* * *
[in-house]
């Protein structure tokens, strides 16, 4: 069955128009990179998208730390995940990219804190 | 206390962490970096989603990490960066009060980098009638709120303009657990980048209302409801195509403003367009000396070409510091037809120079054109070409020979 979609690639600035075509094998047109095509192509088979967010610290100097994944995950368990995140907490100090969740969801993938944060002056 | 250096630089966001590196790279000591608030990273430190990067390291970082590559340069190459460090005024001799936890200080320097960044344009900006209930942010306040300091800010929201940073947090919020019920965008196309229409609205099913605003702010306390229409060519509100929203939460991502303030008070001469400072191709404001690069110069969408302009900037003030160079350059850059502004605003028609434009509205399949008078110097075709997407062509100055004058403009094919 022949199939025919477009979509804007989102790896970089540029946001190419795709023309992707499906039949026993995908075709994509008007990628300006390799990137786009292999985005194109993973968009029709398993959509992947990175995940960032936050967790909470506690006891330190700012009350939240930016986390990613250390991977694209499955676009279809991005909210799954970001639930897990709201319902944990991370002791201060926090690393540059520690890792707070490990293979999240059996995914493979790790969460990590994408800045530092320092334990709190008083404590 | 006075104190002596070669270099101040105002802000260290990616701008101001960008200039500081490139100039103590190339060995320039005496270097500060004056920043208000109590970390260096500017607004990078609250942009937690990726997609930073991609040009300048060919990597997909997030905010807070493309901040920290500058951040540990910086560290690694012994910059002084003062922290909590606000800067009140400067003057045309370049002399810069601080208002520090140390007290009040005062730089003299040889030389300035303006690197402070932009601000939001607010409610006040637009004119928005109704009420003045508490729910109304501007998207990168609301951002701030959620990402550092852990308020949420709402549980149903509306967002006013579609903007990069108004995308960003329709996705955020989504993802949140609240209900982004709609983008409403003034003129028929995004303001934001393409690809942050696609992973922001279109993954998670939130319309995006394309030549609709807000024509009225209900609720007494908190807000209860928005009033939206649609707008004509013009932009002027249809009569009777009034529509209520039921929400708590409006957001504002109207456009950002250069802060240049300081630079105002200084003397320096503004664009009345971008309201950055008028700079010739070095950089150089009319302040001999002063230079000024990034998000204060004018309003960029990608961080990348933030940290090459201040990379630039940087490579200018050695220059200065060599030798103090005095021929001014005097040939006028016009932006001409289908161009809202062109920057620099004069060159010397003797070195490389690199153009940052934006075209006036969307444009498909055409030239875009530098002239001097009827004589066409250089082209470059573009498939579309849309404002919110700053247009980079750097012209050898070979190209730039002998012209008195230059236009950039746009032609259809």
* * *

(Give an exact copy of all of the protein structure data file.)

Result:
[in-house]
């Protein structure tokens, strides 16, 4: 069955128009990179998208730390995940990219804190 | 206390962490970096989603990490960066009060980098009638709120303009657990980048209302409801195509403003367009000396070409510091037809120079054109070409020979 979609690639600035075509094998047109095509192509088979967010610290100097994944995950368990995140907490100090969740969801993938944060002056 | 250096630089966001590196790279000591608030990273430190990067390291970082590559340069190459460090005024001799936890200080320097960044344009900006209930942010306040300091800010929201940073947090919020019920965008196309229409609205099913605003702010306390229409060519509100929203939460991502303030008070001469400072191709404001690069110069969408302009900037003030160079350059850059502004605003028609434009509205399949008078110097075709997407062509100055004058403009094919 022949199939025919477009979509804007989102790896970089540029946001190419795709023309992707499906039949026993995908075709994509008007990628300006390799990137786009292999985005194109993973968009029709398993959509992947990175995940960032936050967790909470506690006891330190700012009350939240930016986390990613250390991977694209499955676009279809991005909210799954970001639930897990709201319902944990991370002791201060926090690393540059520690890792707070490990293979999240059996995914493979790790969460990590994408800045530092320092334990709190008083404590 | 006075104190002596070669270099101040105002802000260290990616701008101001960008200039500081490139100039103590190339060995320039005496270097500060004056920043208000109590970390260096500017607004990078609250942009937690990726997609930073991609040009300048060919990597997909997030905010807070493309901040920290500058951040540990910086560290690694012994910059002084003062922290909590606000800067009140400067003057045309370049002399810069601080208002520090140390007290009040005062730089003299040889030389300035303006690197402070932009601000939001607010409610006040637009004119928005109704009420003045508490729910109304501007998207990168609301951002701030959620990402550092852990308020949420709402549980149903509306967002006013579609903007990069108004995308960003329709996705955020989504993802949140609240209900982004709609983008409403003034003129028929995004303001934001393409690809942050696609992973922001279109993954998670939130319309995006394309030549609709807000024509009225209900609720007494908190807000209860928005009033939206649609707008004509013009932009002027249809009569009777009034529509209520039921929400708590409006957001504002109207456009950002250069802060240049300081630079105002200084003397320096503004664009009345971008309201950055008028700079010739070095950089150089009319302040001999002063230079000024990034998000204060004018309003960029990608961080990348933030940290090459201040990379630039940087490579200018050695220059200065060599030798103090005095021929001014005097040939006028016009932006001409289908161009809202062109920057620099004069060159010397003797070195490389690199153009940052934006075209006036969307444009498909055409030239875009530098002239001097009827004589066409250089082209470059573009498939579309849309404002919110700053247009980079750097012209050898070979190209730039002998012209008195230059236009950039746009032609259809």